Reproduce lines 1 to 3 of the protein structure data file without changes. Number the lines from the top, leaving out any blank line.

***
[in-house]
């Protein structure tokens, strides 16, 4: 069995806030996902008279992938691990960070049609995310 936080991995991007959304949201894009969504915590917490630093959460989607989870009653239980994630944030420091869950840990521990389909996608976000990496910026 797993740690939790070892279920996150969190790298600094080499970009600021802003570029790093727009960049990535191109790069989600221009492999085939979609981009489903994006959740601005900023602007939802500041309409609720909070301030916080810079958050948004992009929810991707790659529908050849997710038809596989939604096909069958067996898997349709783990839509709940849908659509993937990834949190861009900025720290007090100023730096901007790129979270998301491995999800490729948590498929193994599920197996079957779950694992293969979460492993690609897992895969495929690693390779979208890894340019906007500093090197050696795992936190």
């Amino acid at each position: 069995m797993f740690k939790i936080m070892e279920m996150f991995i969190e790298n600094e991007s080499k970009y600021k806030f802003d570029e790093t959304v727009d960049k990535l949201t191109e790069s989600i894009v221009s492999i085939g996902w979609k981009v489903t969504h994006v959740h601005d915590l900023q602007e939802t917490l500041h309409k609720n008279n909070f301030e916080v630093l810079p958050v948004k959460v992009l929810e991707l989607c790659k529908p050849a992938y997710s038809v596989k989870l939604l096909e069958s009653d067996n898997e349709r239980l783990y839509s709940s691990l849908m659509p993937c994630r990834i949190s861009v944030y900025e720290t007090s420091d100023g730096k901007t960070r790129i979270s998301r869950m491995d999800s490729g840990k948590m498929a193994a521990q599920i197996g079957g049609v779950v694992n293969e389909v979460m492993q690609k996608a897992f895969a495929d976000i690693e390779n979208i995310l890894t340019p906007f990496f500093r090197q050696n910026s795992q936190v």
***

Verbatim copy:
[in-house]
């Protein structure tokens, strides 16, 4: 069995806030996902008279992938691990960070049609995310 936080991995991007959304949201894009969504915590917490630093959460989607989870009653239980994630944030420091869950840990521990389909996608976000990496910026 797993740690939790070892279920996150969190790298600094080499970009600021802003570029790093727009960049990535191109790069989600221009492999085939979609981009489903994006959740601005900023602007939802500041309409609720909070301030916080810079958050948004992009929810991707790659529908050849997710038809596989939604096909069958067996898997349709783990839509709940849908659509993937990834949190861009900025720290007090100023730096901007790129979270998301491995999800490729948590498929193994599920197996079957779950694992293969979460492993690609897992895969495929690693390779979208890894340019906007500093090197050696795992936190």
């Amino acid at each position: 069995m797993f740690k939790i936080m070892e279920m996150f991995i969190e790298n600094e991007s080499k970009y600021k806030f802003d570029e790093t959304v727009d960049k990535l949201t191109e790069s989600i894009v221009s492999i085939g996902w979609k981009v489903t969504h994006v959740h601005d915590l900023q602007e939802t917490l500041h309409k609720n008279n909070f301030e916080v630093l810079p958050v948004k959460v992009l929810e991707l989607c790659k529908p050849a992938y997710s038809v596989k989870l939604l096909e069958s009653d067996n898997e349709r239980l783990y839509s709940s691990l849908m659509p993937c994630r990834i949190s861009v944030y900025e720290t007090s420091d100023g730096k901007t960070r790129i979270s998301r869950m491995d999800s490729g840990k948590m498929a193994a521990q599920i197996g079957g049609v779950v694992n293969e389909v979460m492993q690609k996608a897992f895969a495929d976000i690693e390779n979208i995310l890894t340019p906007f990496f500093r090197q050696n910026s795992q936190v």